In his Pioneer day talk at Sacrament Meeting at the Holladay Second Ward this afternoon, our great stake president Richard S. Boyer shared a modern day handcart experience. We were all spiritually fed with a story that can be credited to a Riverton Wyoming Stake President Scott Lorimar. He often spoke to the youth groups who came throughout the summer to reinact the handcart "pull" over rocky ridge on the Martin Handcart Company trail in his area.
One of the stories he tells the groups of eager "Trekkers" concerns a young man who really didn't want to go on "Trekk" but his mother and his bishop prevailed and he ended up on the trail pulling a handcart by himself up a long hill--and hating it.
One of the techniques that leaders use to help their youth feel the effects of the "real" pioneer experience ivolves tapping a young man or woman on the shoulder to signify that they are "dead" They may continue walking with their group but they cannot pull or speak encouragement.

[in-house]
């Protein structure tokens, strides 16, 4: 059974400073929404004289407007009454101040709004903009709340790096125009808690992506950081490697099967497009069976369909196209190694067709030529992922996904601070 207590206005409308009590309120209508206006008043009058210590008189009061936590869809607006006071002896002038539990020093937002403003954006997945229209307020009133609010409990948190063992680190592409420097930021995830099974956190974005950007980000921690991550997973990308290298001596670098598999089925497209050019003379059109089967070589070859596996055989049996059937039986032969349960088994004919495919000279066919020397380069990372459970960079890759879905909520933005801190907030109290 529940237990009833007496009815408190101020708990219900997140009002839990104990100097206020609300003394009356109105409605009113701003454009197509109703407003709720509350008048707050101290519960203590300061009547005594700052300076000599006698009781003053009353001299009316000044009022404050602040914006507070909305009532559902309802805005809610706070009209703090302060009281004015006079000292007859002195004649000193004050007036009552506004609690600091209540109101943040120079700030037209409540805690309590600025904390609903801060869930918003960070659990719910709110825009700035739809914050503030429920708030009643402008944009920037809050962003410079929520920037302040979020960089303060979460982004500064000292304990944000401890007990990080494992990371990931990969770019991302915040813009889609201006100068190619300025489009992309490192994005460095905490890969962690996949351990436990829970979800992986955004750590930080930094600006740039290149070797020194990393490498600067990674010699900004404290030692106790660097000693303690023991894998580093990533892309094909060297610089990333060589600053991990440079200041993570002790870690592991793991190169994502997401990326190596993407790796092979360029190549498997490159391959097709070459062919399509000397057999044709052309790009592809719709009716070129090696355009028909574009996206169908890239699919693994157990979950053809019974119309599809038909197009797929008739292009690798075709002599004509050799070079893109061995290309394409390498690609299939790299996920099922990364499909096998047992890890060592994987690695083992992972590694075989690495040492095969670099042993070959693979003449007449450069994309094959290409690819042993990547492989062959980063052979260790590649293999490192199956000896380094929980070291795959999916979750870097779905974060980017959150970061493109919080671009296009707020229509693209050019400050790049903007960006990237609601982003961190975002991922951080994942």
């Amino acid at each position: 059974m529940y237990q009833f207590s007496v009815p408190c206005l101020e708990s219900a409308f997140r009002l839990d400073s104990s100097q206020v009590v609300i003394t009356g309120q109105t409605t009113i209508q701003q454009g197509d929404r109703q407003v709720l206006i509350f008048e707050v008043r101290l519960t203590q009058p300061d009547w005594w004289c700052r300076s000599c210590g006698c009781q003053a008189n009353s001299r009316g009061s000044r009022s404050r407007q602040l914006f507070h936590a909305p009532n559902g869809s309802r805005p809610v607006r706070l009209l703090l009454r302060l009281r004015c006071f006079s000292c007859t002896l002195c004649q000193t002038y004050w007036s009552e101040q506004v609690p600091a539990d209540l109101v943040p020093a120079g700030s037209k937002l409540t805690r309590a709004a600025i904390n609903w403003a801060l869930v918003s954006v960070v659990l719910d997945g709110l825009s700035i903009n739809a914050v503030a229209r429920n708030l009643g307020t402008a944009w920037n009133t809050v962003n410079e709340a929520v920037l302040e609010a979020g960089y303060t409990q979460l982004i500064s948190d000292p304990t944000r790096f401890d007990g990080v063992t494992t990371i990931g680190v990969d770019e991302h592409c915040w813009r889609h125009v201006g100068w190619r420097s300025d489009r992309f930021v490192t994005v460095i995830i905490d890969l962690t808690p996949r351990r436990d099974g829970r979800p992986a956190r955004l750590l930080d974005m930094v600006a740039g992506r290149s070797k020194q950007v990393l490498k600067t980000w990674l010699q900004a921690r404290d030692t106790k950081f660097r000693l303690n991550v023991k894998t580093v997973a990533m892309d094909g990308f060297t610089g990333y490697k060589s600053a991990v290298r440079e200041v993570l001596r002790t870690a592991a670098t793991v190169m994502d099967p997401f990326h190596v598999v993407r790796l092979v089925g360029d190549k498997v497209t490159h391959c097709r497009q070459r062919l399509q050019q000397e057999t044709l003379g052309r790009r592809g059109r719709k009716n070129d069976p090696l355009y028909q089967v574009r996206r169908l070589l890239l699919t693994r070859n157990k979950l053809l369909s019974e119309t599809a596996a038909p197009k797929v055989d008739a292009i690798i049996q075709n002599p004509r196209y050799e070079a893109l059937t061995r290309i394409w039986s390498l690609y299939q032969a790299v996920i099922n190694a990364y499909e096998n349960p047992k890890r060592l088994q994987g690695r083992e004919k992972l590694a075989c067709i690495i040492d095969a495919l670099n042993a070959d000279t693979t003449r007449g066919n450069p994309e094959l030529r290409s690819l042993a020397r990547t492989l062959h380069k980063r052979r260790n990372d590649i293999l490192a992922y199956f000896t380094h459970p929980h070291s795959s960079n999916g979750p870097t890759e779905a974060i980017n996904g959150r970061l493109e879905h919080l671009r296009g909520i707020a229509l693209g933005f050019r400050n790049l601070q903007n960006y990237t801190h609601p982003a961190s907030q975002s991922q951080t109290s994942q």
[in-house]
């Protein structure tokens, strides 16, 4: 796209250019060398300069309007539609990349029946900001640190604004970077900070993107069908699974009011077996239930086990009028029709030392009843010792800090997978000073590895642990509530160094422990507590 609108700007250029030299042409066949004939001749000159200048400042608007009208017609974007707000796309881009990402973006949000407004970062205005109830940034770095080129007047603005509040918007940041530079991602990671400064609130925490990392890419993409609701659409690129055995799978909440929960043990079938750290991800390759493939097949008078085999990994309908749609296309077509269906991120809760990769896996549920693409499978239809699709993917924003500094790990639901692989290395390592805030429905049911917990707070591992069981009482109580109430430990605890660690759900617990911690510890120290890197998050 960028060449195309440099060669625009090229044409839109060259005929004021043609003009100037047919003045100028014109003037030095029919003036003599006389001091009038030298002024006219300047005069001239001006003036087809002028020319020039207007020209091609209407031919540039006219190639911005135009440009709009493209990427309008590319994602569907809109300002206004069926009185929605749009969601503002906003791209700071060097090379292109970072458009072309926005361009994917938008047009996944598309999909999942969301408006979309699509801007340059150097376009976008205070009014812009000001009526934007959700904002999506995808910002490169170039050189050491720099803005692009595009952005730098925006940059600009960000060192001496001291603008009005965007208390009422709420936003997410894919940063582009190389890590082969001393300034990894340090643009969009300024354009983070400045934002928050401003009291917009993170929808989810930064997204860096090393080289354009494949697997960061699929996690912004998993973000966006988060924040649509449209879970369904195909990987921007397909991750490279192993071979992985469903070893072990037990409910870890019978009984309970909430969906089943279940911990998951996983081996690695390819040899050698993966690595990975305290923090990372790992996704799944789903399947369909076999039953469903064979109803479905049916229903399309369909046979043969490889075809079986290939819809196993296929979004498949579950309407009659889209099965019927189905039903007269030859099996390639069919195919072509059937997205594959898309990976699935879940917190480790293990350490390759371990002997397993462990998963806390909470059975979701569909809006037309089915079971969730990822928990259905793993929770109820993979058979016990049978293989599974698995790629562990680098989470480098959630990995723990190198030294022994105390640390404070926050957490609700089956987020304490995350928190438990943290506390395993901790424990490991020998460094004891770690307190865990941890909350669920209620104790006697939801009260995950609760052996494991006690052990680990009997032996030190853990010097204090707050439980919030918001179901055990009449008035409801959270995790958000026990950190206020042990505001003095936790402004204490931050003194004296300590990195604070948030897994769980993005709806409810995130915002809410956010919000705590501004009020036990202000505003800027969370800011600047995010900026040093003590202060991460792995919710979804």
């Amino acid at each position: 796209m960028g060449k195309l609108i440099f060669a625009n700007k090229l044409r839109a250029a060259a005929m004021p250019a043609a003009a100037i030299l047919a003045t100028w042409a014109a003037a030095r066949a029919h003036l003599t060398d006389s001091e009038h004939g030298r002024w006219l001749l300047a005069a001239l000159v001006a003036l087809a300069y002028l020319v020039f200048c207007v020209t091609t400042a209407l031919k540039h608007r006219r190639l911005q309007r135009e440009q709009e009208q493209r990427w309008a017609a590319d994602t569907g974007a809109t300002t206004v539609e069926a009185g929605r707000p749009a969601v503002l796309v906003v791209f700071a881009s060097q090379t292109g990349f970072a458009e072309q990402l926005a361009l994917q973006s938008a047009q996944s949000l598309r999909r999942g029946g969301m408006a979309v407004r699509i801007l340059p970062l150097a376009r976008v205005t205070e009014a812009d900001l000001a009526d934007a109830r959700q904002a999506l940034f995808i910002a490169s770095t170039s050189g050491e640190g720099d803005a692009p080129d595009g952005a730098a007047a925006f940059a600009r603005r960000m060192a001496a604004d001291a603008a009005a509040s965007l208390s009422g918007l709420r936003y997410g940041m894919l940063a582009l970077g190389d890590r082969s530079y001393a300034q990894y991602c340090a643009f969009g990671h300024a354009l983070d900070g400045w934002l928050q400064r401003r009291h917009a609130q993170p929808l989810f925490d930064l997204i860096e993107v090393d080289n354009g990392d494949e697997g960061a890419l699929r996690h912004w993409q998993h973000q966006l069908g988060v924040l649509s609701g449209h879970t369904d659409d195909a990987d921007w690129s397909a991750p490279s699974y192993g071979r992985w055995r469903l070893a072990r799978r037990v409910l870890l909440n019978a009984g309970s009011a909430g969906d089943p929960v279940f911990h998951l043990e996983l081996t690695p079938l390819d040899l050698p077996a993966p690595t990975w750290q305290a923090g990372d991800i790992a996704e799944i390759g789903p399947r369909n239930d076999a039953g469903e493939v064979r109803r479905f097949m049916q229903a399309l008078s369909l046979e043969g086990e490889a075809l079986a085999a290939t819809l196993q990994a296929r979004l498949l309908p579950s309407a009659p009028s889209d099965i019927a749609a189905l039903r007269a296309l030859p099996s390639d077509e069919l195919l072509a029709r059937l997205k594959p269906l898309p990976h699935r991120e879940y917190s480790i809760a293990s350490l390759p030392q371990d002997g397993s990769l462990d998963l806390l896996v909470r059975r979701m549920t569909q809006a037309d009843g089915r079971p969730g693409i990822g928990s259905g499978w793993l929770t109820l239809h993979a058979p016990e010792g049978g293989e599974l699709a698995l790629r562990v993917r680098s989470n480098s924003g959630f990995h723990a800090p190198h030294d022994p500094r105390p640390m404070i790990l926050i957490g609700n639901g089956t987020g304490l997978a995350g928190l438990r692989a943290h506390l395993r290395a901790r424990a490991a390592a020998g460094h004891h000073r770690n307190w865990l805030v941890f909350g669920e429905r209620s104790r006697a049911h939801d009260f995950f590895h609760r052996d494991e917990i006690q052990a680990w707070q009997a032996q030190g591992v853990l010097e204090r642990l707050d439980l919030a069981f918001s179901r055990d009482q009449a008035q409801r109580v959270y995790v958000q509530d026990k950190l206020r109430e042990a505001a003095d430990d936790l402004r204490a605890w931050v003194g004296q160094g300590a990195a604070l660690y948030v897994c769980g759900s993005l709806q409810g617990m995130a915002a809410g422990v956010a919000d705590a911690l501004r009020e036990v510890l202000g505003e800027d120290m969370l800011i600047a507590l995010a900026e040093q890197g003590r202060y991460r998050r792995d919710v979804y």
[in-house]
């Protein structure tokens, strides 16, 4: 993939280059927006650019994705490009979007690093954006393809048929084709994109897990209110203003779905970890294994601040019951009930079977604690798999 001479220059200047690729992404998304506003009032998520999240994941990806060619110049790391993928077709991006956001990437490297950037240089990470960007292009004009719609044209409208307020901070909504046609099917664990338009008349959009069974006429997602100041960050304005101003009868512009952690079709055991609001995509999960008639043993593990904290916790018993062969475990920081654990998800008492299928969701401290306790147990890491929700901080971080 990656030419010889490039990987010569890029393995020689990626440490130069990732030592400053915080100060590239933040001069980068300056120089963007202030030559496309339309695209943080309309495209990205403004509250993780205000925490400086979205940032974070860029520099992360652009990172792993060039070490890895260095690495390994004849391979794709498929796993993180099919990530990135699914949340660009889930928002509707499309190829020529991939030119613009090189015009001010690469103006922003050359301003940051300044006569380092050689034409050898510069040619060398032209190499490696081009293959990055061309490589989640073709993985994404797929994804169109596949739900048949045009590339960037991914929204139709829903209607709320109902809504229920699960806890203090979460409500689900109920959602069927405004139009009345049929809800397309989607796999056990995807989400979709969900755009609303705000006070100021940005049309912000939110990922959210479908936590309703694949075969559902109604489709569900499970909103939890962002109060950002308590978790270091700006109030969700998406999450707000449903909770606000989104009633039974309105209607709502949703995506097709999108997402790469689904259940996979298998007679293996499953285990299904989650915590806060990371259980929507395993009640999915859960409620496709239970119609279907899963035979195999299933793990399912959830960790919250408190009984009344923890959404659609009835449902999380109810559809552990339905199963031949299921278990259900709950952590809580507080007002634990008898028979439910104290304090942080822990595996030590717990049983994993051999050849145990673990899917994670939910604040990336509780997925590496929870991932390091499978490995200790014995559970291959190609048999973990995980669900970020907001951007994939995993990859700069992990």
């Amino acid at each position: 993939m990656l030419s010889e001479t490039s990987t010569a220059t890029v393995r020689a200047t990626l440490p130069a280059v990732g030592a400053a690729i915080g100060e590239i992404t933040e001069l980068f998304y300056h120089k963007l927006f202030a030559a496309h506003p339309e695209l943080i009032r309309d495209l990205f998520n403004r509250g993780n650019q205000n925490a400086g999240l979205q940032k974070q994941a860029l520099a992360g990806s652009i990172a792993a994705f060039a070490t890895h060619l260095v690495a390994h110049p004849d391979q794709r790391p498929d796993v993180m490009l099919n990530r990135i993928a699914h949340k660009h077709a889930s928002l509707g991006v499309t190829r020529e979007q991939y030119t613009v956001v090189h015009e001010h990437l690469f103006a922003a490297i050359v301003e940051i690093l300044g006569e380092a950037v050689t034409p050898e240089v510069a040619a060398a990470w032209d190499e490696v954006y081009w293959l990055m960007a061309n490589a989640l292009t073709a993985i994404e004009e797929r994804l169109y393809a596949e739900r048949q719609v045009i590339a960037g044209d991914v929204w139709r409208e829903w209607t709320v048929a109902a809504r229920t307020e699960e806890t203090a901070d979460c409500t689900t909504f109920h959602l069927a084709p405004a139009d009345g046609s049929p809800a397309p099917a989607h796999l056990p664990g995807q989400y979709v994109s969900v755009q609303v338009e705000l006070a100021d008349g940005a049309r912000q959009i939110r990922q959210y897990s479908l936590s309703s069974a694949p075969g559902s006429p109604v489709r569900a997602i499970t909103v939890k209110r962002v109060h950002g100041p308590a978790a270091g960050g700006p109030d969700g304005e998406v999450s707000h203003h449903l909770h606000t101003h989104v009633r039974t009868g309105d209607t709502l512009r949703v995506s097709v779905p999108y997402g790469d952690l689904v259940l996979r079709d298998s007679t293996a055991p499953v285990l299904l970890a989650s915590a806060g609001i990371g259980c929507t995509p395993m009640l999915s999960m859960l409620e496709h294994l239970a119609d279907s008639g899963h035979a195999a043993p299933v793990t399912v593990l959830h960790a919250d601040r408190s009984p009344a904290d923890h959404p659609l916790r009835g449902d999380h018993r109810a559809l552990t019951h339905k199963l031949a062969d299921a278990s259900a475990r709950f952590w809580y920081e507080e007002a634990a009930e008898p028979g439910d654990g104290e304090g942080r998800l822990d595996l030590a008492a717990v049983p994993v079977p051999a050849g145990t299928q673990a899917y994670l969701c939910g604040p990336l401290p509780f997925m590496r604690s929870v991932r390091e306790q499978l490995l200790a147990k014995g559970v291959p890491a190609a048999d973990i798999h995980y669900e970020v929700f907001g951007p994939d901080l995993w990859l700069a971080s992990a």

The young man in the story. was alone in the front, but many of his team had been tapped out. A slender young woman, age 12, was the only other one on the cart and she was pushing from behind. The young man couldn't have been more upset. At first he strongly considered just lifting up "the ring" of the cart and letting it roll back down the hill, but he knew that display of temper and frustration would result in the cart rolling over his only other team mate and cause her serious injury. His only other choice was to bow his head as he strained at the handcart and pray.
He did pray--silently to himself, begging his Father in Heaven to get him some help. As he said a quiet amen, he noticed an older man, very tanned, in trail worn clothes slipping under the double tongue of his handcart. Softly, the man who seemed to come out of nowhere whispered to him, "I've had a lot of experience with this--let me help you."
After the modern day story of handcarts, our speaker quoted a well known journal of a member of the Willey Handcart Company who said he knew that there were times when he could go no further and he could sense angels pushing his handcart--and the cart pushing him.
Food for thought, yes?